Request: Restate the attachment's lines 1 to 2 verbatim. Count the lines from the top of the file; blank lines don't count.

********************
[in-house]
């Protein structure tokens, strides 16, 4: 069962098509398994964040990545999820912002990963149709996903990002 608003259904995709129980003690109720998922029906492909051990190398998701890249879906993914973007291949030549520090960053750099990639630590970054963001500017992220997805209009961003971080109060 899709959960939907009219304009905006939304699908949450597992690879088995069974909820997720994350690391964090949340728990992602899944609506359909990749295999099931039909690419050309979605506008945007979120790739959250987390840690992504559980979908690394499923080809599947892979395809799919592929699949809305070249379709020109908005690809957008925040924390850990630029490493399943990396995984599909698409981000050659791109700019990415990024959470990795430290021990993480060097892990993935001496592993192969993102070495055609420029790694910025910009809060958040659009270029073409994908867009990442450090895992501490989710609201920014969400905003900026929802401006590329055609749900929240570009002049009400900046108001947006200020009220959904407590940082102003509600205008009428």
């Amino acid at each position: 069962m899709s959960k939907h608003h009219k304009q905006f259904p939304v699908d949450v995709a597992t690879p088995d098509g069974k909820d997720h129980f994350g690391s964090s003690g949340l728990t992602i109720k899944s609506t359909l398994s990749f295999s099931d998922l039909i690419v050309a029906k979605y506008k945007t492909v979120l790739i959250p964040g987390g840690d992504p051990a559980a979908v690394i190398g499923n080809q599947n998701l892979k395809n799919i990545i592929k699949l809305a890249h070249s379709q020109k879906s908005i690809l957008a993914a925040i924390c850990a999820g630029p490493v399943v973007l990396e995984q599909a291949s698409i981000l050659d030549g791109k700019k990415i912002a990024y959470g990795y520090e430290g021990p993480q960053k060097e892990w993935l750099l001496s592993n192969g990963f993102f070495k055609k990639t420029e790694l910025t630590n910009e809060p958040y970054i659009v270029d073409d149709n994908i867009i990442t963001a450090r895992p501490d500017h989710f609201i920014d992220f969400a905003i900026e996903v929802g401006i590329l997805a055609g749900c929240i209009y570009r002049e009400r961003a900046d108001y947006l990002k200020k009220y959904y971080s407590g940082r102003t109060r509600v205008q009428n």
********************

[in-house]
């Protein structure tokens, strides 16, 4: 069962098509398994964040990545999820912002990963149709996903990002 608003259904995709129980003690109720998922029906492909051990190398998701890249879906993914973007291949030549520090960053750099990639630590970054963001500017992220997805209009961003971080109060 899709959960939907009219304009905006939304699908949450597992690879088995069974909820997720994350690391964090949340728990992602899944609506359909990749295999099931039909690419050309979605506008945007979120790739959250987390840690992504559980979908690394499923080809599947892979395809799919592929699949809305070249379709020109908005690809957008925040924390850990630029490493399943990396995984599909698409981000050659791109700019990415990024959470990795430290021990993480060097892990993935001496592993192969993102070495055609420029790694910025910009809060958040659009270029073409994908867009990442450090895992501490989710609201920014969400905003900026929802401006590329055609749900929240570009002049009400900046108001947006200020009220959904407590940082102003509600205008009428």